INFO 516-877-4320, creativecups.adelphi.edu or facebook.com/adelphibreastcancerhotline
Here is a sampling of how some came to be.
'Life Is a Puzzle'(Credit: Jim Lennon)
Terri DiBella took an optimistic approach while piecing together “Life Is a Puzzle.”
“Life is a puzzle and not all the pieces fit, at the beginning,” says DiBella, of Flushing. “It takes time to find the right piece, and over time and patience the pieces will fit all together and you will have a complete picture.”
'Stomp Out Cancer'(Credit: Jim Lennon)
Kathy Harris chose to spotlight one of the lesser-known players in cancer research: elephants. These animals rarely get cancer, a phenomenon scientists have struggled to explain. Harris, who lives in Florida, said, “Elephants that used to play the circus are now playing a big part in cancer research. Scientists hope that studying what protects elephants from cancer could lead to huge improvements in cancer treatments for humans.”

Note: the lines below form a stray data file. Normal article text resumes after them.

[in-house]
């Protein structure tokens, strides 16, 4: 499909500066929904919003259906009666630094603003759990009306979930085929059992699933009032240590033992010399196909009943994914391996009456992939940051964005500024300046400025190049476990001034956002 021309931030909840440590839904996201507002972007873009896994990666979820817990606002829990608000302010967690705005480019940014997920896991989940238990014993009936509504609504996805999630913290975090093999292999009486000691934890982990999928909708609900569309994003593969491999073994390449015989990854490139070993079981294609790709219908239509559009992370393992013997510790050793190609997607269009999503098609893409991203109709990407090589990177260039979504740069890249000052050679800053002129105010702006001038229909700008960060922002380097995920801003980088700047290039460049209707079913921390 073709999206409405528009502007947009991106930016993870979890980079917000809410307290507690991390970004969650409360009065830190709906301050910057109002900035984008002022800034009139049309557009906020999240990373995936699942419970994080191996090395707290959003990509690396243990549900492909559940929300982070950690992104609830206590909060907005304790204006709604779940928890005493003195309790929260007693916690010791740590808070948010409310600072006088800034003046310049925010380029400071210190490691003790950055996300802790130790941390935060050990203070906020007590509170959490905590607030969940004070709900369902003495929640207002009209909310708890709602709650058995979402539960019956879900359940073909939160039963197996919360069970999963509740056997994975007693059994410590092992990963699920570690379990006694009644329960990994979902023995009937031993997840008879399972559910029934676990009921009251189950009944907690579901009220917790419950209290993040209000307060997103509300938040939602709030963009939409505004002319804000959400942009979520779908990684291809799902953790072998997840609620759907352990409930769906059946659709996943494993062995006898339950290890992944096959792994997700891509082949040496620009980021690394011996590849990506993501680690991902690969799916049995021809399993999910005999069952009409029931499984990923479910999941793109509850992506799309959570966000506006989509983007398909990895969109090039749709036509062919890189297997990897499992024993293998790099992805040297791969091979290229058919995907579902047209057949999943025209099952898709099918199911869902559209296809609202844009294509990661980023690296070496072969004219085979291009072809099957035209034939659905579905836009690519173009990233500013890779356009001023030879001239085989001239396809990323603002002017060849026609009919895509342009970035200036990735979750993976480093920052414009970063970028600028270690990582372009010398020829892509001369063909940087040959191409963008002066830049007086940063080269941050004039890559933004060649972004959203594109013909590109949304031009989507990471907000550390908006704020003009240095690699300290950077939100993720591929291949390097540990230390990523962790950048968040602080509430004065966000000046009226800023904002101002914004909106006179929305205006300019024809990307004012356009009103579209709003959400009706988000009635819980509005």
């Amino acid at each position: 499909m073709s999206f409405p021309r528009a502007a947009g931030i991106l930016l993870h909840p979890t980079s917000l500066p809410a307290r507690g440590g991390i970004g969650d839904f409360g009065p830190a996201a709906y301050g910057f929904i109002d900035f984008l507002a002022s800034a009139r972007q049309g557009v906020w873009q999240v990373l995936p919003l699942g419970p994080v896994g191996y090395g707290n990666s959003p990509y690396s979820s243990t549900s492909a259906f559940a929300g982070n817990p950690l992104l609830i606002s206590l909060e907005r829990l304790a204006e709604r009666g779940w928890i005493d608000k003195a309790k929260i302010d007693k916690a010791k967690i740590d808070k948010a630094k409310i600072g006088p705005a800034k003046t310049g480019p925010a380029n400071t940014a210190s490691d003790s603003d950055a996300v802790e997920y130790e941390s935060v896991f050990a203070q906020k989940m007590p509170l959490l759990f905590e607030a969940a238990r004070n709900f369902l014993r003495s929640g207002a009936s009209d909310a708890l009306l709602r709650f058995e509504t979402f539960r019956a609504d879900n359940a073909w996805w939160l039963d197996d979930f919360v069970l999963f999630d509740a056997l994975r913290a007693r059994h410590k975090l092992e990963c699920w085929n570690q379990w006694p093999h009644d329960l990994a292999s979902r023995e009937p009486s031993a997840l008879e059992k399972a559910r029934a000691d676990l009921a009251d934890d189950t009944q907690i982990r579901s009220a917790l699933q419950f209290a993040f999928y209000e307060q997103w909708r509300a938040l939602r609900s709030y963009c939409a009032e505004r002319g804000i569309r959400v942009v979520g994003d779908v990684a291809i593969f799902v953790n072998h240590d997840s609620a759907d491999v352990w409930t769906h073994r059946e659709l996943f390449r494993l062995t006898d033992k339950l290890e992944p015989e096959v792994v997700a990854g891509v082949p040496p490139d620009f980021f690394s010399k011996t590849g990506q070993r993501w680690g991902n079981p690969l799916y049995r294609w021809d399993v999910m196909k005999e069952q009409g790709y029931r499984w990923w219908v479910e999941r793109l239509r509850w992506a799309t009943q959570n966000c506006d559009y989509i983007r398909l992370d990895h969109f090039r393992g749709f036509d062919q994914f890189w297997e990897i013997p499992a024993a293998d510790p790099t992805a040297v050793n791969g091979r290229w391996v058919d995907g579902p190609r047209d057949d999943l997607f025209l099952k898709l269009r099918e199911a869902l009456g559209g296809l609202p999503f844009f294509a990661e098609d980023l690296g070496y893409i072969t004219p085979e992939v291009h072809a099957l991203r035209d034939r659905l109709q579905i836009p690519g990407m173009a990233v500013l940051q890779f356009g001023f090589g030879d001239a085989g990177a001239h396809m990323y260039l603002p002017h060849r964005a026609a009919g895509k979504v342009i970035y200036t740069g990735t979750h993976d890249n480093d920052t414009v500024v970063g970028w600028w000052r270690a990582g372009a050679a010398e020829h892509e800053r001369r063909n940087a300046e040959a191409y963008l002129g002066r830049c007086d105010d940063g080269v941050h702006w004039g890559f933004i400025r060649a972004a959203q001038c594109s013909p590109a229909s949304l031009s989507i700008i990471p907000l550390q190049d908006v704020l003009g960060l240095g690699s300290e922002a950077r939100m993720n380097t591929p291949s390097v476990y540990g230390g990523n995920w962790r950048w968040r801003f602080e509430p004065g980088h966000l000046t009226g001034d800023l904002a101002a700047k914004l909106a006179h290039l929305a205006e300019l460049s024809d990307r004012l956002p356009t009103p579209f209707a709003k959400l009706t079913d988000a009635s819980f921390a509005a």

'Dandelion Wishes'(Credit: Jim Lennon)
“Dandelion Wishes” is a joint effort between 8-year-old Sienna Rose and her mother, Heather Leaver, of Huntington Station. This is the second time the pair have participated in Creative Cups. Tiny butterflies line the straps on their creation. The colorful insects also appear on the cups of the bra, which is adorned with flowers, grass and sunny skies.
“I love to pick dandelions and make wishes on the seeds as they float in the air,” Sienna says. “I picture the wishes going to a magical land where dreams and wishes come true.”
'Fight for a Cure'(Credit: Jim Lennon)
Taking a literal approach, Rocio Estrada’s “Fight for a Cure” cups are made to resemble pink boxing gloves. The bra is meant to represent “a punch to the cancer cell,” said Estrada, a Baldwin resident.